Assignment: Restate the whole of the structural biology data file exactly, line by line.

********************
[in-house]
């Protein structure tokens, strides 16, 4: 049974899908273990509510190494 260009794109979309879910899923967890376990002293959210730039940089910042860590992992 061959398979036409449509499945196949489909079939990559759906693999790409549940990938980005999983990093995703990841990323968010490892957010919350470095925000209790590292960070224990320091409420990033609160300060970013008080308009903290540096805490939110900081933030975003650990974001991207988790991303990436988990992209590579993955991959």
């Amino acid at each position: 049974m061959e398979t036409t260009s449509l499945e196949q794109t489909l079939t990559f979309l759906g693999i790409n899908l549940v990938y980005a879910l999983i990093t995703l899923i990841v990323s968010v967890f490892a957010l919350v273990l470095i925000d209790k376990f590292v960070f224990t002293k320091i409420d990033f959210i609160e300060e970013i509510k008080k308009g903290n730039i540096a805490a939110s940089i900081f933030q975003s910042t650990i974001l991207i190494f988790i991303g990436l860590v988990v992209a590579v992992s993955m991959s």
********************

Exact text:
[in-house]
């Protein structure tokens, strides 16, 4: 049974899908273990509510190494 260009794109979309879910899923967890376990002293959210730039940089910042860590992992 061959398979036409449509499945196949489909079939990559759906693999790409549940990938980005999983990093995703990841990323968010490892957010919350470095925000209790590292960070224990320091409420990033609160300060970013008080308009903290540096805490939110900081933030975003650990974001991207988790991303990436988990992209590579993955991959």
């Amino acid at each position: 049974m061959e398979t036409t260009s449509l499945e196949q794109t489909l079939t990559f979309l759906g693999i790409n899908l549940v990938y980005a879910l999983i990093t995703l899923i990841v990323s968010v967890f490892a957010l919350v273990l470095i925000d209790k376990f590292v960070f224990t002293k320091i409420d990033f959210i609160e300060e970013i509510k008080k308009g903290n730039i540096a805490a939110s940089i900081f933030q975003s910042t650990i974001l991207i190494f988790i991303g990436l860590v988990v992209a590579v992992s993955m991959s």